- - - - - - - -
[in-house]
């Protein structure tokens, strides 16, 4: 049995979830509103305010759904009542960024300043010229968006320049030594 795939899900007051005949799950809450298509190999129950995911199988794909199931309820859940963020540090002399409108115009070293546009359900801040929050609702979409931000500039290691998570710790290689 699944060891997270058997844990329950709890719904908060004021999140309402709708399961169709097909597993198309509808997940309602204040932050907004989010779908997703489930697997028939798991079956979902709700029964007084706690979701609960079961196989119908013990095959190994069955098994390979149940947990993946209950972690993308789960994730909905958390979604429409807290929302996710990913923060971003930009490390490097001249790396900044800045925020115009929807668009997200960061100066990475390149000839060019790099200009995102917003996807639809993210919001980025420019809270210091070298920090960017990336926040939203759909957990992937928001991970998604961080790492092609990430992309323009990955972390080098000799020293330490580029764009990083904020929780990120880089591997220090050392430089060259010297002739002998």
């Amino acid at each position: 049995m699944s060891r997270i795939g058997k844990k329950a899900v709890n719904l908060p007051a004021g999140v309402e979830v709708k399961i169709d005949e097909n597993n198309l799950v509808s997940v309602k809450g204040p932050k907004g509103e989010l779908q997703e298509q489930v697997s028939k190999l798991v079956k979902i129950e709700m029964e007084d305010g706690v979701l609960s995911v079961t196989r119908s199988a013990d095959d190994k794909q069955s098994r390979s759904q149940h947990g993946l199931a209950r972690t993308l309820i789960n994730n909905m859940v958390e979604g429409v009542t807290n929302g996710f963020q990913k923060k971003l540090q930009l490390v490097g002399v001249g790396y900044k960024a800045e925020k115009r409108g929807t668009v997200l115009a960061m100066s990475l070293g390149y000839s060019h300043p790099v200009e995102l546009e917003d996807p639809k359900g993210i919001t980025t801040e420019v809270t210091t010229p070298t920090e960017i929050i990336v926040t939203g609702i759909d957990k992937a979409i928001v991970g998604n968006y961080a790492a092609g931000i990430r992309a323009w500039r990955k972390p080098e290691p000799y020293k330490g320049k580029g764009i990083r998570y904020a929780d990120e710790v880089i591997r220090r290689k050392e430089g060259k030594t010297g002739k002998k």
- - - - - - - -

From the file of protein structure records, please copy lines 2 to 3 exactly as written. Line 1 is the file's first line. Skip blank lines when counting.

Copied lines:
């Protein structure tokens, strides 16, 4: 049995979830509103305010759904009542960024300043010229968006320049030594 795939899900007051005949799950809450298509190999129950995911199988794909199931309820859940963020540090002399409108115009070293546009359900801040929050609702979409931000500039290691998570710790290689 699944060891997270058997844990329950709890719904908060004021999140309402709708399961169709097909597993198309509808997940309602204040932050907004989010779908997703489930697997028939798991079956979902709700029964007084706690979701609960079961196989119908013990095959190994069955098994390979149940947990993946209950972690993308789960994730909905958390979604429409807290929302996710990913923060971003930009490390490097001249790396900044800045925020115009929807668009997200960061100066990475390149000839060019790099200009995102917003996807639809993210919001980025420019809270210091070298920090960017990336926040939203759909957990992937928001991970998604961080790492092609990430992309323009990955972390080098000799020293330490580029764009990083904020929780990120880089591997220090050392430089060259010297002739002998």
């Amino acid at each position: 049995m699944s060891r997270i795939g058997k844990k329950a899900v709890n719904l908060p007051a004021g999140v309402e979830v709708k399961i169709d005949e097909n597993n198309l799950v509808s997940v309602k809450g204040p932050k907004g509103e989010l779908q997703e298509q489930v697997s028939k190999l798991v079956k979902i129950e709700m029964e007084d305010g706690v979701l609960s995911v079961t196989r119908s199988a013990d095959d190994k794909q069955s098994r390979s759904q149940h947990g993946l199931a209950r972690t993308l309820i789960n994730n909905m859940v958390e979604g429409v009542t807290n929302g996710f963020q990913k923060k971003l540090q930009l490390v490097g002399v001249g790396y900044k960024a800045e925020k115009r409108g929807t668009v997200l115009a960061m100066s990475l070293g390149y000839s060019h300043p790099v200009e995102l546009e917003d996807p639809k359900g993210i919001t980025t801040e420019v809270t210091t010229p070298t920090e960017i929050i990336v926040t939203g609702i759909d957990k992937a979409i928001v991970g998604n968006y961080a790492a092609g931000i990430r992309a323009w500039r990955k972390p080098e290691p000799y020293k330490g320049k580029g764009i990083r998570y904020a929780d990120e710790v880089i591997r220090r290689k050392e430089g060259k030594t010297g002739k002998k």